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Building the puzzle is easier when you know the final picture
September 28, 2021   |  Articles

What’s in a Name? A key to merger and reorg success

Corporate mergers and reorganizations happen every day yet the vast majority of both fail. Despite the fact that much of the planning for these changes centers around the key leaders and shaping their teams, the resulting structures rarely hold up through the reality of a change cycle. With so much attention being dedicated to these designs, why is the new org structure post merger or reorg so often a weak point in the final solution? Shouldn’t our society have figured out this piece of the puzzle by now?

Honestly, I have yet to find a single, plug-and-play structure that will work for any situation. However, I do believe that the right process can consistently guide leaders towards more effective solutions. This is obviously a bold statement. Surely if such a magical process existed, more people would use it!  More mergers or reorgs would be successful! Such skepticism is well founded and, of course, there are some catches. But the power of process persists. Better solutions really are available for anyone ready to take the plunge into a conscientious approach.

Step 1 or Trap 1?

Perhaps unsurprisingly, the first step in effectively designing a forward-looking org structure is also the most common pitfall: starting with individuals. I actually hinted at this issue above by implying that design efforts center around leaders and their teams. Too often, the conversation around post-merger structures jumps immediately into the “names in boxes” phase. How those boxes are arranged becomes a default.  What the roles and responsibilities for each should be is a secondary consideration.  Whether a box should even exist at all can be glossed over entirely. In extreme cases, planners build the new structure by moving name by name through a list of favored employees. The result is teams dependent on one person’s skills or desires, leaving the organization’s needs a far distant thought.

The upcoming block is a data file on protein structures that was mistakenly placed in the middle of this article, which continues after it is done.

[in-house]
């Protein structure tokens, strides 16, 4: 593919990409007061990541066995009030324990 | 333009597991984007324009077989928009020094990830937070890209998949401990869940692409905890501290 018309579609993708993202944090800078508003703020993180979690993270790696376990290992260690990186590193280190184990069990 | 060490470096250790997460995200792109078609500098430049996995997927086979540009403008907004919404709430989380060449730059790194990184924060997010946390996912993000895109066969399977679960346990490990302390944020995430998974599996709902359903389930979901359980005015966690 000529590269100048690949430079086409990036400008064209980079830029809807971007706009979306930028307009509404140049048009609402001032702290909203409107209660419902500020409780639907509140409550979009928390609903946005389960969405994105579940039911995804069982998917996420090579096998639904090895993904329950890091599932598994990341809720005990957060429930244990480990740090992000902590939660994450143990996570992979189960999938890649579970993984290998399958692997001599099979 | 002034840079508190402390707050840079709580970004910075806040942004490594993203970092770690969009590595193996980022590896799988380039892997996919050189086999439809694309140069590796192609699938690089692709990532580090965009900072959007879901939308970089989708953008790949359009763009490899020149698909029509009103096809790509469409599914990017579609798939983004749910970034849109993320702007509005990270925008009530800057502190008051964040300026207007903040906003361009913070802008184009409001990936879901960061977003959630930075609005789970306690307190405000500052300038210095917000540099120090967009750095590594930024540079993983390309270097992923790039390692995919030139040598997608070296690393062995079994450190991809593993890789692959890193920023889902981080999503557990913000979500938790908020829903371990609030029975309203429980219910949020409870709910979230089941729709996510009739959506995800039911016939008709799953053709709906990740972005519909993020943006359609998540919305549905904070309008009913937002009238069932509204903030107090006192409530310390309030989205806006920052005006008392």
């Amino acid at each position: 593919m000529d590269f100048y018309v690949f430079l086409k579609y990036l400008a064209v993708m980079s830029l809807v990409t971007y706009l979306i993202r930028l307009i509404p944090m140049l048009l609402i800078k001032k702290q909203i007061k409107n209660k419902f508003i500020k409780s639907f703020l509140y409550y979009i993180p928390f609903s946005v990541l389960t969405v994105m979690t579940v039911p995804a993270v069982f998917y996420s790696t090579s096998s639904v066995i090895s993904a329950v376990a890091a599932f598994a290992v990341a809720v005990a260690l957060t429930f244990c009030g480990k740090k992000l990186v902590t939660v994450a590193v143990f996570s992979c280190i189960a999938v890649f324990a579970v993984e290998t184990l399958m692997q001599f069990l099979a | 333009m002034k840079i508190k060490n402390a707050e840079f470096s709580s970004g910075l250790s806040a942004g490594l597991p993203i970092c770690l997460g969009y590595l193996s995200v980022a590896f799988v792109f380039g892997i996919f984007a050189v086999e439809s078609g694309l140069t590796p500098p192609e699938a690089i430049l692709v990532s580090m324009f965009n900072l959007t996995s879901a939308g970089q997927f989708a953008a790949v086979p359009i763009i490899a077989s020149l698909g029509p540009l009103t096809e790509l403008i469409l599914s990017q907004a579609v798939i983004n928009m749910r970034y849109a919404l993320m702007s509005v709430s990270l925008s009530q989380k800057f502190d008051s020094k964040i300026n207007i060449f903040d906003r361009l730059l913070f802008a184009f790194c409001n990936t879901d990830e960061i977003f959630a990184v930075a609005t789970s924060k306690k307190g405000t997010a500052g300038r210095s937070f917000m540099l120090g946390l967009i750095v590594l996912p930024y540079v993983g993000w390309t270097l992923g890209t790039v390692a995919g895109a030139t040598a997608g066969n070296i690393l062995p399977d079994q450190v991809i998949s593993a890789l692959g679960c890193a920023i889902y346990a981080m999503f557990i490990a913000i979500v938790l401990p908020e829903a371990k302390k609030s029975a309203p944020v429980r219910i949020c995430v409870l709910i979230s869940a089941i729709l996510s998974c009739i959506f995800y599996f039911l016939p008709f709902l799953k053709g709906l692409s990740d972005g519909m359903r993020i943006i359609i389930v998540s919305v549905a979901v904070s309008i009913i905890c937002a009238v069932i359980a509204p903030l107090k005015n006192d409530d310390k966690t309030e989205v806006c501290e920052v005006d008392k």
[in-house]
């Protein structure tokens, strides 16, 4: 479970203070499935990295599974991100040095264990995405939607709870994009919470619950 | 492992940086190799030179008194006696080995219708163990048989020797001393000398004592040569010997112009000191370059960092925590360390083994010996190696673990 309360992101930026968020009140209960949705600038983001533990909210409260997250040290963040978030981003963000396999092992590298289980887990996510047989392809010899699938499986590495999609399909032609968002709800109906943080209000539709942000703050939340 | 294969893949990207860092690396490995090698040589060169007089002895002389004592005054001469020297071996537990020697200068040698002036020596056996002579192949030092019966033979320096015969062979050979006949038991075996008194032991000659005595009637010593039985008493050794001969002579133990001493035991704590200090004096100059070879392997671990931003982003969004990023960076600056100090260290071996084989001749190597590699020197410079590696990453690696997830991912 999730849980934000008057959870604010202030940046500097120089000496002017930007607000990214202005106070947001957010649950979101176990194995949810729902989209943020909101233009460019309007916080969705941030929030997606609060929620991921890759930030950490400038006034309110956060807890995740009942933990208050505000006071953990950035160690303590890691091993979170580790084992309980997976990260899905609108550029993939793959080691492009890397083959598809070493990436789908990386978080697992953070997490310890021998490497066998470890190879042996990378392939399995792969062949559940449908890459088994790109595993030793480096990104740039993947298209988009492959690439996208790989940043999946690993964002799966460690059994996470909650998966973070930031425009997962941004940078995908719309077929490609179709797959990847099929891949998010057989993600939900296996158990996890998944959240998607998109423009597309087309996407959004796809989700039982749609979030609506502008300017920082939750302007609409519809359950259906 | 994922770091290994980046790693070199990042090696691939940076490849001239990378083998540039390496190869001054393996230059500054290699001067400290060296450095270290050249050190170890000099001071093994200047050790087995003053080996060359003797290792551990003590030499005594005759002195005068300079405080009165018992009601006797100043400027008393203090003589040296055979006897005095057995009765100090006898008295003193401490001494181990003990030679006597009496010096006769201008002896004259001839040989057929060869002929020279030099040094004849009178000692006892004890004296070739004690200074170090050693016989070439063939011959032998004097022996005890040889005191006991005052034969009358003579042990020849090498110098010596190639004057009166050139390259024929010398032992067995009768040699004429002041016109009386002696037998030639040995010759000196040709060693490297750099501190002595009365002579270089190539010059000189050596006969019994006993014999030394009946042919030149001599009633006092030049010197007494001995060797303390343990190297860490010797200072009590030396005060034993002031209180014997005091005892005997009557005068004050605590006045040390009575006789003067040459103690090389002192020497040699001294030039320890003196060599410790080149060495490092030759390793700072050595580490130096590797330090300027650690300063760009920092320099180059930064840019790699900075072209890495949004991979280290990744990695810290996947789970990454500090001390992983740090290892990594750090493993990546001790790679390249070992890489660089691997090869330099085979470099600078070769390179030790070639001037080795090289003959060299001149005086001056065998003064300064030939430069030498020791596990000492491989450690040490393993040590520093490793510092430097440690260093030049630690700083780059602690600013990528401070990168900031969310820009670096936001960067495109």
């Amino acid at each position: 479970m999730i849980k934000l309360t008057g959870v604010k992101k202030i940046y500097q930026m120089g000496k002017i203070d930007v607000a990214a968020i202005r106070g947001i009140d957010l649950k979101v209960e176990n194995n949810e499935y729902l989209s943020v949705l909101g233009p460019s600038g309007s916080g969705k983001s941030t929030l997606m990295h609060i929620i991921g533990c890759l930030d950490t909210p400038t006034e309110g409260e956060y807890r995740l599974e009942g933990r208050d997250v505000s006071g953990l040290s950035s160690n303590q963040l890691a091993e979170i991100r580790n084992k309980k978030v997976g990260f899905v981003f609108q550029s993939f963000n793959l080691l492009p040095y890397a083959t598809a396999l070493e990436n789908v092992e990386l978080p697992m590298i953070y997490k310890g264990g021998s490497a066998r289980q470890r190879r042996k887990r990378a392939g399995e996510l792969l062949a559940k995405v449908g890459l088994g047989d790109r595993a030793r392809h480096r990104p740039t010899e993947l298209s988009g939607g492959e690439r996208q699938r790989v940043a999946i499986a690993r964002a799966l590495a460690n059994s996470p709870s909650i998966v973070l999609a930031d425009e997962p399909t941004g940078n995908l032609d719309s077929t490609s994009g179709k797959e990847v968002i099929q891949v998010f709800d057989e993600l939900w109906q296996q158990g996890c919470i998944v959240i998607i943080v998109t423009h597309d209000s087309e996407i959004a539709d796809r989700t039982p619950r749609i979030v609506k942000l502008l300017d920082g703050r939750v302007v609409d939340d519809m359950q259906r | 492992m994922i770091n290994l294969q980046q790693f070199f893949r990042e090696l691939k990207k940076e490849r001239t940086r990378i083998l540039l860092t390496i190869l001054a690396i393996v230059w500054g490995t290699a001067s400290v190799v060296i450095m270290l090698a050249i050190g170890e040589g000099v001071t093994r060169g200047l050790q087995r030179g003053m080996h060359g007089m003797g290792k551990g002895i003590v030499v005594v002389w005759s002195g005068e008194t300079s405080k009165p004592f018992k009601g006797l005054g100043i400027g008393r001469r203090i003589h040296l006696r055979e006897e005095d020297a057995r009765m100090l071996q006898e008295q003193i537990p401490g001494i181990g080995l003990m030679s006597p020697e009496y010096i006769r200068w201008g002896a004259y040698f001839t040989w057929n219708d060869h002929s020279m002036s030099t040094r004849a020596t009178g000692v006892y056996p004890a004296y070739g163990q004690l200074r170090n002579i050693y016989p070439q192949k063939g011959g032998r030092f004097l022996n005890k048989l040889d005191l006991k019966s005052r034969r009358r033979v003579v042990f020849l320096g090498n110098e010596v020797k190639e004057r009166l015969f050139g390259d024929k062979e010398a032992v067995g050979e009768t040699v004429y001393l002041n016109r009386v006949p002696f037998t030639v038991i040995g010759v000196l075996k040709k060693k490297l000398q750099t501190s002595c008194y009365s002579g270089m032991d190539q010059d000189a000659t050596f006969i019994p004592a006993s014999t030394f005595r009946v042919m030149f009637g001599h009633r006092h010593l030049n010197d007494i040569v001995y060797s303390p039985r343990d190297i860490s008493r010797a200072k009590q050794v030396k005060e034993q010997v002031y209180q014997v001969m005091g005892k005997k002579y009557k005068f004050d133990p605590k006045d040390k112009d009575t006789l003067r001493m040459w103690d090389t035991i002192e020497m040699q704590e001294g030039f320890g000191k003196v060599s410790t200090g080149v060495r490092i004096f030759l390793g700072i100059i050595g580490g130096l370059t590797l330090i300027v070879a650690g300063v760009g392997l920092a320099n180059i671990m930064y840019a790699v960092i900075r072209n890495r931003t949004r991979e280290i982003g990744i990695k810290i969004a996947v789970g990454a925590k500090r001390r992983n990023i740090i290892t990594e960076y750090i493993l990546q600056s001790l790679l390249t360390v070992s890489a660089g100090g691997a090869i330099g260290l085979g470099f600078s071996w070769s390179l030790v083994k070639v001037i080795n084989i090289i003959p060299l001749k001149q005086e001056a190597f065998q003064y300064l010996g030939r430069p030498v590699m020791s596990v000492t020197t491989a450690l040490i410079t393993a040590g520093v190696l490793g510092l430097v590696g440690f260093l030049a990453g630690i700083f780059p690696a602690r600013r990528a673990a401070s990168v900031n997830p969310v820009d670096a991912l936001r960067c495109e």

There is no question that each individual has specific strengths and motivators. There is also no question that these factors should be considered when assigning future roles. I would even argue that tweaking a structure to best leverage the skills of your existing team is a necessary step in the process. The catch is that this step belongs much further into the sequence than step one or step two. Beginning with names implies that the primary purpose of the new structure is to placate the first people placed. I would suggest an alternate purpose.  A new structure should combine people and functions to support desired post-merger mission, goals, and culture.

A quick trip to the Structure Store

Imagine a retail store filled with org charts.  Each would have roles and responsibilities broken down into teams, ready and waiting for you to fill in the names. A special is being run on a structure that embeds facilities into the finance department. The “new release” section is featuring self-organizing pods. You can have your pick of clearly defined options.  So, which do you choose?